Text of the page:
Wellbeing / 25 May, 2020

Preventing urinary tract infections

Dr Lau Pik Onn

What is a urinary tract infection?

A urinary tract infection (UTI) is an infection which occurs in any part of the urinary system, including the kidneys, ureters, bladder and urethra. It is one of the most common infections, especially among women. An adult woman is 30 times more likely to develop a UTI compared to a man.

Bladder infection (cystitis) makes up the majority of UTIs. If the infection spreads to the kidneys (pyelonephritis), this can lead to serious consequences.

Causes of UTIs

Most urinary tract infections are caused by bacteria, although they occasionally develop due from the presence of fungi and in rare cases, from viruses.

As urine is usually sterile, a UTI occurs when a microorganism, usually bacteria, enters the urinary system through the urethra and begins to multiply in the bladder. Bacteria that enters the bladder are usually excreted during urination, but if they remain they can grow easily and result in infection.

Most infections are caused by the bacteria Escherichia coli (E.coli) and spread to the urethra from the anus. E.coli is a bacteria normally found in the gastrointestinal tract.

Other microorganisms that can cause UTIs are chlamydia and mycoplasma, which are sexually transmitted. In such cases both partners will need treatment.

What are some predisposing factors for UTIs?

Adult women are more prone to UTIs as their urethra is much shorter and closer to the anus compared to men.

Anything that reduces bladder emptying or irritates the urinary tract can lead to a UTI.

Some factors include:

  • Not drinking enough water
  • Dehydration – from sports or vomiting and diarrhoea
  • Passing urine infrequently – holding your bladder
  • Sexual activity – increases risk of cystitis as bacteria can enter the bladder through the urethra
  • Menopause – loss of oestrogen after menopause leads to changes in the vaginal flora, especially loss of lactobacilli which inhabits the vagina of fertile women and prevents other bacteria from invading the urethra. After menopause the mucous lining of the uterus also becomes thinner reducing ability to resist bacterial invasion.
  • Unhygienic toilet habits – e.g. wiping from back to front
  • Blockage in urinary tract – kidney or bladder stones or an enlarged prostate can trap urine in the bladder and increase your risk of UTI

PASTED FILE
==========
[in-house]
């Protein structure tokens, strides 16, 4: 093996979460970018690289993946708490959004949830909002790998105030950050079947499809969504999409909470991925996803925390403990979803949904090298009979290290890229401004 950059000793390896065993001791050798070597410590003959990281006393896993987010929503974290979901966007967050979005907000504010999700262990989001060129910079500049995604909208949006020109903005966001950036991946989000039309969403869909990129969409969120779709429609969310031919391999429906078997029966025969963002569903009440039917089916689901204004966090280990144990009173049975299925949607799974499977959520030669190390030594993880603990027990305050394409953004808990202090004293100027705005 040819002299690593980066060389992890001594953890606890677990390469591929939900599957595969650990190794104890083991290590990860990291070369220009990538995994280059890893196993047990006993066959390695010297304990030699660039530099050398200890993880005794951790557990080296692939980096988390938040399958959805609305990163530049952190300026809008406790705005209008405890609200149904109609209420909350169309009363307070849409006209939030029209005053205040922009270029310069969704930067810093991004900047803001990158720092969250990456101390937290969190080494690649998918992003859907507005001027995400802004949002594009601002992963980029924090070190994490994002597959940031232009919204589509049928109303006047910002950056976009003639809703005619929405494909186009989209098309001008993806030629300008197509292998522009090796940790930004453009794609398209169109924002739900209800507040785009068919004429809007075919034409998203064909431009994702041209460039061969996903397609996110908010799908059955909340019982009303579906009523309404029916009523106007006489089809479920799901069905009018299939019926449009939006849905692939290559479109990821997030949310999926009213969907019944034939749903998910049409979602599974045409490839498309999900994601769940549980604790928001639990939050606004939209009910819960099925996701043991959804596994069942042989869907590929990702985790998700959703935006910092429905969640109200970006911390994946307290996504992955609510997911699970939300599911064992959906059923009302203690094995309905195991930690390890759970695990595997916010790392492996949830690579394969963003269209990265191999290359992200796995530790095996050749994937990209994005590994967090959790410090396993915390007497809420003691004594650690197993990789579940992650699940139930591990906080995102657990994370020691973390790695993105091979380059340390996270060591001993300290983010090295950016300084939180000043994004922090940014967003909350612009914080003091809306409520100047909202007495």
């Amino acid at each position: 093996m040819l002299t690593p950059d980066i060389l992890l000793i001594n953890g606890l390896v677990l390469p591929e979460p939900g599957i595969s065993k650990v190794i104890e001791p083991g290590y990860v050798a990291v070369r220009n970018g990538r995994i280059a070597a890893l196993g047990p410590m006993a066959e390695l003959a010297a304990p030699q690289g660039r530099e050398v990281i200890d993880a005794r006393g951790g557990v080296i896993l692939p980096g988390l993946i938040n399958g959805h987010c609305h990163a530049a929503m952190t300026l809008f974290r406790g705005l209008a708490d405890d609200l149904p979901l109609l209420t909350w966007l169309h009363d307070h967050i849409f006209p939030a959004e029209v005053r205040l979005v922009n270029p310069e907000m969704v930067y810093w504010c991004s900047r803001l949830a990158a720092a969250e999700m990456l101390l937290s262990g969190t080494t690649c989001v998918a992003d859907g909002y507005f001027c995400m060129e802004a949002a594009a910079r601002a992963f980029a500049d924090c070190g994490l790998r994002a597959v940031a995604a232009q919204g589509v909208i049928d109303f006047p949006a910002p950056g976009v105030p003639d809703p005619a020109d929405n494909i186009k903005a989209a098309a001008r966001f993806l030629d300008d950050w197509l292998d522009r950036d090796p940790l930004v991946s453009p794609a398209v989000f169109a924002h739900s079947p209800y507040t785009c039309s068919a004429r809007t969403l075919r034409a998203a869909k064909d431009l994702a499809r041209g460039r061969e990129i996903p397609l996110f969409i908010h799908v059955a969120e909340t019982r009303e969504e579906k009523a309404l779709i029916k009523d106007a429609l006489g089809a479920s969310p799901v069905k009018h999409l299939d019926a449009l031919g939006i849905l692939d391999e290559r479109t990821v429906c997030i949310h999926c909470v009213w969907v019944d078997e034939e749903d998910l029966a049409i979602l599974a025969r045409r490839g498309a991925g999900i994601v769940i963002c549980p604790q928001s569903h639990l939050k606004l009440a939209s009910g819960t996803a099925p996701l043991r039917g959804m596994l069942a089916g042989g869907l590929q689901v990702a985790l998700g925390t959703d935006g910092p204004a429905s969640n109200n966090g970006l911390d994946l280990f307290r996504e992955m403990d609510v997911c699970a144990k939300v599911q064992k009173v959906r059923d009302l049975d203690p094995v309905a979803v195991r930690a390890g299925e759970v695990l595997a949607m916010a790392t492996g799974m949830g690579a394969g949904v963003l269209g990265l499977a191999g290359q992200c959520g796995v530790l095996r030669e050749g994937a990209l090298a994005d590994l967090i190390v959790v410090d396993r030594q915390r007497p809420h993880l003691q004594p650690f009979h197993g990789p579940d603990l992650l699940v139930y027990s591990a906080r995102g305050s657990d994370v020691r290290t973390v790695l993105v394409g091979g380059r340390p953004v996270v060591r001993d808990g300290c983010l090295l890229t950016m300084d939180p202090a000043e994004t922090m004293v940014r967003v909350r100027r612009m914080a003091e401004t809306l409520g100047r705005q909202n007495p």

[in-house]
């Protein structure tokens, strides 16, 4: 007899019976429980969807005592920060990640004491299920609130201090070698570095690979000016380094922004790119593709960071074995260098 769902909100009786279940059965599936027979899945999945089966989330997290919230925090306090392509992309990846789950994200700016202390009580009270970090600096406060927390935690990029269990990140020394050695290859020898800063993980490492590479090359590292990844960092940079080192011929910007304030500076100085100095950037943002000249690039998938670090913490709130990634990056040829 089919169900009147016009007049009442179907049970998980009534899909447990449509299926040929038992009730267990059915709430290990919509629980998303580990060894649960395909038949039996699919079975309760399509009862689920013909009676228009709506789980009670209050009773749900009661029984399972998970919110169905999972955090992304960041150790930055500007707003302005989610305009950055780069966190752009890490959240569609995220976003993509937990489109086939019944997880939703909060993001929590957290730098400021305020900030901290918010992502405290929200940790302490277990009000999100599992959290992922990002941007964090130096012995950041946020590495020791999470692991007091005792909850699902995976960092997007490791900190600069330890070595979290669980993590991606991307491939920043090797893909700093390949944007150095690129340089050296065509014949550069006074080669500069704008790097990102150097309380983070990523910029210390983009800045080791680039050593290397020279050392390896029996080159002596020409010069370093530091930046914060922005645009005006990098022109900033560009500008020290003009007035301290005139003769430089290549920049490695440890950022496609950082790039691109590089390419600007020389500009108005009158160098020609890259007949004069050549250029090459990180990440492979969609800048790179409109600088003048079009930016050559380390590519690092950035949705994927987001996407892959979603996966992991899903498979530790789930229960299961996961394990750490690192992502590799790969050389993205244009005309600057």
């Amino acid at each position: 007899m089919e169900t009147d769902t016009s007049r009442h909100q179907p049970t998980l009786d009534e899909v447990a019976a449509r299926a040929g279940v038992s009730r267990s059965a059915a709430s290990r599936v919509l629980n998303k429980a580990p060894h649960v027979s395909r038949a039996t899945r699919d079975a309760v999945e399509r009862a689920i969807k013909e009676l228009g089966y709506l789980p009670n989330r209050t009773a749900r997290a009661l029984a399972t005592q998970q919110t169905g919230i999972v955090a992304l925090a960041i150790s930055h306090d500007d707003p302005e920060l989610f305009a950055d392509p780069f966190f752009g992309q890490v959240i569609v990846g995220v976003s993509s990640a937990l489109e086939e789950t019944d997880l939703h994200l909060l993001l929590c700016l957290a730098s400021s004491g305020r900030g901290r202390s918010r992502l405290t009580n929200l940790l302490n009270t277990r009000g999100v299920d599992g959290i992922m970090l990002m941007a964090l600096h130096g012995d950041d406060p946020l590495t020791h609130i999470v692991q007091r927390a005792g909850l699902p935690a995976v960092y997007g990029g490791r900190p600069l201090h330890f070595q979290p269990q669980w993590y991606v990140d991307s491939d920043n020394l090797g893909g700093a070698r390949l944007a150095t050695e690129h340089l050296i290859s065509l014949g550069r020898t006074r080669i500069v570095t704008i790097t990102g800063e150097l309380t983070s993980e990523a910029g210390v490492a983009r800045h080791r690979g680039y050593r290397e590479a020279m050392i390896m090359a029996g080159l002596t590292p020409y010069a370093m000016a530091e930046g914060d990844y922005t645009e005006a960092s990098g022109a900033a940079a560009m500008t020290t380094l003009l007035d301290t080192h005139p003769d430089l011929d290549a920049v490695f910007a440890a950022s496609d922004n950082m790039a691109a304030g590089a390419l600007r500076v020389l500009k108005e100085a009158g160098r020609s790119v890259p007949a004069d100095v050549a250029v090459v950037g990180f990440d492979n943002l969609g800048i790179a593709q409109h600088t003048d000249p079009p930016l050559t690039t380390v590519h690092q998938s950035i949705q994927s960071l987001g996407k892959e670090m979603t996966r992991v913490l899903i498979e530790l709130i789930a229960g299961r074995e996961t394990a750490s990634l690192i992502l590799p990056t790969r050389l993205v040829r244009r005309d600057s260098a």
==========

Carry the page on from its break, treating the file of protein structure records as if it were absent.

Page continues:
• Diabetes – especially when poorly controlled
  • Urinary tract abnormalities – abnormally developed urinary structures from birth
  • Reduced mobility – after surgery or prolonged bed rest
  • Certain types of birth control – such as diaphragms and spermicidal agents which can change vaginal flora and eradicate lactobacilli

Signs and symptoms of UTIs

Not all urinary tract infections have symptoms. The symptoms may also differ depending on the type of infection and your age.

When symptoms are present, they can include:

A persistent urge to urinate

Burning sensation on passing urine

Increased frequency of urination

with small amounts of urine each time

Cloudy/blood stained urine

Foul smelling urine

Lower abdominal or loin pain

Nausea and vomiting

Fever and chills

How is a UTI diagnosed?

It’s important to consult your doctor if you have any of the symptoms mentioned above.

A urine sample analysis will be required to assess for presence of infection and a urine culture may also be conducted to identify the bacteria.

Treatment for UTIs

Mild cases of acute cystitis may disappear spontaneously without treatment, but because of the risk of complications treatment is recommended.

A course of antibiotics is usually adequate to treat simple UTIs. The type of antibiotics and length of treatment will depend on the bacteria and your medical history.

For recurrent UTIs (defined as having a UTI three or four times each year), further investigations may be needed. This may include renal ultrasound, intravenous pyelogram, CT KUB and cystoscopy.

Prevention

There are several things you can do to assist in preventing UTIs. These include:

  • Drinking plenty of water (at least 2 litres a day), especially on hot days or when exercising. This will help dilute your urine and urinate more often, allowing bacteria to be flushed out.
  • Drinking cranberry juice or taking vitamin C. This will increase acidity of the urine which reduces bacterial growth.
  • Don’t hold urine for long periods of time.
  • Wiping from front to back after defecating to prevent contamination from the anus. This will prevent bacteria in anal region from spreading to vagina and urethra.
  • Emptying your bladder soon after sexual intercourse.
  • Avoiding using feminine products that may irritate the urethra (e.g. scented douches, vaginal deodorants).
  • For post-menopausal women, you can use topical oestrogen, daily cranberry supplements and vaginal probiotics.

Complications

When treated promptly and properly, UTIs rarely lead to complications. However, if untreated:

  • Kidney damage may occur if cystitis is not successfully treated, as infection can move upwards to the kidneys
  • Septicemia (blood infection) can occur if the bacteria enters the blood stream. This is potentially life threatening
  • Premature birth may occur during pregnancy
  • Urethral narrowing (stricture) can occur in men with recurrent urethritis
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